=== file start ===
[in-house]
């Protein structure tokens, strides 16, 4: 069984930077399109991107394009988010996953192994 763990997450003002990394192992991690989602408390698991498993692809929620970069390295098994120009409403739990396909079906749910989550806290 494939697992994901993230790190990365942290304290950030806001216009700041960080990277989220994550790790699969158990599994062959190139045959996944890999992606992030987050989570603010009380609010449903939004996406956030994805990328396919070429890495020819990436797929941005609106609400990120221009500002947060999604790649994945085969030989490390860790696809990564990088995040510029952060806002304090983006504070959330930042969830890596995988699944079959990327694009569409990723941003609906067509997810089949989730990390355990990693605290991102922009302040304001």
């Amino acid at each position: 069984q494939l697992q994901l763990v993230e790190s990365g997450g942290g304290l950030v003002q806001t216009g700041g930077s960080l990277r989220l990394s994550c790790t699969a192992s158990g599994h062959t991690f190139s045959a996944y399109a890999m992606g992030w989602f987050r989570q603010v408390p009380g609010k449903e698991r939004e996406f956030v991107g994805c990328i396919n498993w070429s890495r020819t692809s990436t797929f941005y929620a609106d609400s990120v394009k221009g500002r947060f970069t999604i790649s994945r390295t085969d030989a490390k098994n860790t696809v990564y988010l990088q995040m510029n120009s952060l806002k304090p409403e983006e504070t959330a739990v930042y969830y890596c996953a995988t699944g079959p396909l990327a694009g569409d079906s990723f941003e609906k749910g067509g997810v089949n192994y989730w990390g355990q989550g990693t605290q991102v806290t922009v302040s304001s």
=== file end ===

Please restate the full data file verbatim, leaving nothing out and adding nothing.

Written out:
[in-house]
């Protein structure tokens, strides 16, 4: 069984930077399109991107394009988010996953192994 763990997450003002990394192992991690989602408390698991498993692809929620970069390295098994120009409403739990396909079906749910989550806290 494939697992994901993230790190990365942290304290950030806001216009700041960080990277989220994550790790699969158990599994062959190139045959996944890999992606992030987050989570603010009380609010449903939004996406956030994805990328396919070429890495020819990436797929941005609106609400990120221009500002947060999604790649994945085969030989490390860790696809990564990088995040510029952060806002304090983006504070959330930042969830890596995988699944079959990327694009569409990723941003609906067509997810089949989730990390355990990693605290991102922009302040304001």
């Amino acid at each position: 069984q494939l697992q994901l763990v993230e790190s990365g997450g942290g304290l950030v003002q806001t216009g700041g930077s960080l990277r989220l990394s994550c790790t699969a192992s158990g599994h062959t991690f190139s045959a996944y399109a890999m992606g992030w989602f987050r989570q603010v408390p009380g609010k449903e698991r939004e996406f956030v991107g994805c990328i396919n498993w070429s890495r020819t692809s990436t797929f941005y929620a609106d609400s990120v394009k221009g500002r947060f970069t999604i790649s994945r390295t085969d030989a490390k098994n860790t696809v990564y988010l990088q995040m510029n120009s952060l806002k304090p409403e983006e504070t959330a739990v930042y969830y890596c996953a995988t699944g079959p396909l990327a694009g569409d079906s990723f941003e609906k749910g067509g997810v089949n192994y989730w990390g355990q989550g990693t605290q991102v806290t922009v302040s304001s």